I used up all of my yellow Dr. Seuss print on the back, bordered with strips of the Dr. Seuss prints from the front.

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I think it’s rather happy, no matter which side you’re looking at.  I hope it’s well-loved, and used until it’s worn out to rags.  That’s Valhalla for a baby quilt.

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And many thanks to my little quilt models…

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…they’re so fabulous.

AGF Stitched with Kimberly: “Blithe” quilt pattern

Hello again!  It’s time for another round of AGF Stitched with Kimberly, featuring a new pattern and some lovely Art Gallery Fabrics!

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The new pattern this time is called “Blithe,” and the Fat Quarter Shop version used a new fabric collection called Chalk & Paint, which, when I first saw it during those gray, cold days of late January, just filled me with so much excitement over the eventual arrival of spring that I decided to make a spring-colored version myself.

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I went with a bunch of fabrics from the Paperie collection and the Playing Pop collection, with a few selections from the Millie Fleur collection as well, paired with the solid “Icy Mint” from the Pure Elements line.

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I really liked the look of this pattern, but I had the idea to scale it down and decided to go with it.  Instead of six-inch blocks, I scaled it down by 50% to make three-inch blocks, and made some cheerful throw pillows.  The pillows measure 18.5 inches square.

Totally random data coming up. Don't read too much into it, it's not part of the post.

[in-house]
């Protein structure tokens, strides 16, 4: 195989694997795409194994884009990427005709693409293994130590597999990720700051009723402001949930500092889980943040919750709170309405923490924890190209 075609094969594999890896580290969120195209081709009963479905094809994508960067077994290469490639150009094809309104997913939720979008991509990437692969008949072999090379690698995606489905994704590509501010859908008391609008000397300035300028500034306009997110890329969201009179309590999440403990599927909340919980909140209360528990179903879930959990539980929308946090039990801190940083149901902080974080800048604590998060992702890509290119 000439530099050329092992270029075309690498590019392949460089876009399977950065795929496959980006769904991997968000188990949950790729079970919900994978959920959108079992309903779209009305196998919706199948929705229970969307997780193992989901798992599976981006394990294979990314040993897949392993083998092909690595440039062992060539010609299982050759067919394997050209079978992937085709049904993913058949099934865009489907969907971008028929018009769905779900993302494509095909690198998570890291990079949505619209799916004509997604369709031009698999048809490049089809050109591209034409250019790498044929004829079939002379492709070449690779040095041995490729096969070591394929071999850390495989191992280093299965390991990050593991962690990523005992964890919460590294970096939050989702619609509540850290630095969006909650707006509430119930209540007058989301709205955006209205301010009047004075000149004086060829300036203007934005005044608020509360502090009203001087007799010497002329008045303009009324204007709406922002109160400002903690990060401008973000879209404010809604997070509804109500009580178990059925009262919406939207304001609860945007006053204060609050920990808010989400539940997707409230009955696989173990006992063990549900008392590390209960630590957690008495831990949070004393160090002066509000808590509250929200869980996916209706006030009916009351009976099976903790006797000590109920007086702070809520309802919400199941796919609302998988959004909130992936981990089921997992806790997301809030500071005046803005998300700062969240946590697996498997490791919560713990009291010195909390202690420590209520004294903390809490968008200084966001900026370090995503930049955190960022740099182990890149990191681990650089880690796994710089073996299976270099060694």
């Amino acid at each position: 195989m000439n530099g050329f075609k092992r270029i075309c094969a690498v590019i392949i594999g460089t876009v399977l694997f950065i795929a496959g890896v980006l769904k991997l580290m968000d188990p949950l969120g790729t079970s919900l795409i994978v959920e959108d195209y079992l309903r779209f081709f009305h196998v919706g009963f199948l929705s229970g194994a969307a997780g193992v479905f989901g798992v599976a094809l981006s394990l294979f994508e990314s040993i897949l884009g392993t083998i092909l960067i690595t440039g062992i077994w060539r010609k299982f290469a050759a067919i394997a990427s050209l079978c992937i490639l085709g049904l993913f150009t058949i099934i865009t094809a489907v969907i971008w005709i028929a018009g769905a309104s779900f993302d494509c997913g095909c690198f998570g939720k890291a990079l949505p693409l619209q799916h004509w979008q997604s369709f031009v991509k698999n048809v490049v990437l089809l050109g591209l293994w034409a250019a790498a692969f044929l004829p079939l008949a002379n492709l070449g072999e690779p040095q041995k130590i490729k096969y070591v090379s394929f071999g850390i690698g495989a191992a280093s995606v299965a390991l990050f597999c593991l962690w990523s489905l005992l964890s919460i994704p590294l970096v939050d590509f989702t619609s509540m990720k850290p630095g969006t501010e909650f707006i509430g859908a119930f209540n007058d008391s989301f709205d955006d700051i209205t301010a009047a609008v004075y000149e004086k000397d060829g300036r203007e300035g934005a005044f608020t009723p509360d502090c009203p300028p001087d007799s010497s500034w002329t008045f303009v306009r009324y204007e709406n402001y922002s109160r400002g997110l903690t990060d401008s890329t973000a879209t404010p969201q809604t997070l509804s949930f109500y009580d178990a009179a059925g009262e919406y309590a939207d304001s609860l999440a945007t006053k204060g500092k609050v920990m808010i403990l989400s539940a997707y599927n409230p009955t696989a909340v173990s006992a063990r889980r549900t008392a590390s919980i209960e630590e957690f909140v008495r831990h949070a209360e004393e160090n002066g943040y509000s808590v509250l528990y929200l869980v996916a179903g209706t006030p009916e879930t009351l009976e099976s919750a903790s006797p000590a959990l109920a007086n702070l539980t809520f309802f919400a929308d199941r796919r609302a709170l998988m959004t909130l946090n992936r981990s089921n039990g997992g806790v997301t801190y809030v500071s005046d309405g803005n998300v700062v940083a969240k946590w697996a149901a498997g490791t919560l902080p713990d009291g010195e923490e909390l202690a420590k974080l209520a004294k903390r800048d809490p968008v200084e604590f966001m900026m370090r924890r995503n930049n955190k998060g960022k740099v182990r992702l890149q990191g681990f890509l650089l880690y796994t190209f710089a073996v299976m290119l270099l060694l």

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Love it.  The pattern used Triangles on a Roll, which I’d always wanted to give a try, so there was some extra fun in doing that–I think if I need to mass-produce HSTs in the future that I’ll go this route again.

I’ve been obsessed with pebbling quilting for a few months now, so I decided to take the plunge and give it try as well.  I used Aurifil 50 in “Medium Mint” for pebbling on the mint sections, and Aurifil 50 in “Natural White” to outline quilt the prints.  Using the darker mint thread really brought out the green tones of the Icy Mint fabric, which was neat.

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To help you out with making your own Blithe quilt, the Fat Quarter Shop has assembled two kits using that fabulous Chalk & Paint fabric collection:

Blithe Quilt Kit

Backing Set for Blithe Quilt Kit

And, the pattern is free, and you can get your own copy by clicking here.

There’s also a video explaining the pattern more in-depth.  Enjoy!

In exchange for creating this project, Art Gallery Fabrics provided me with the fabric.  Thank you to both Art Gallery Fabrics, and to the Fat Quarter Shop for allowing me the opportunity to sew up another beautiful pattern with such great fabrics!

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Layers of Charm “Flower Sugar” Quilt

Top-10-VIdeosHappy New Year everyone!  In celebration of the new year, Fat Quarter Shop decided to showcase their top ten YouTube videos from 2015, and the Layers of Charm pattern was one of them.  It is a very easy pattern to stitch!

 

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I chose to make my Layers of Charm quilt using the very pretty Flower Sugar 10″ Origami Square pack, and paired it with a White Bella Solids Charm Pack I had on hand.

Every time I’ve seen a Layers of Charm quilt, I’ve always noticed those middle diamonds, and I’ve always thought that they made perfect little blank canvases for some embellishment, so I went with it and added a redwork rose to my center diamond: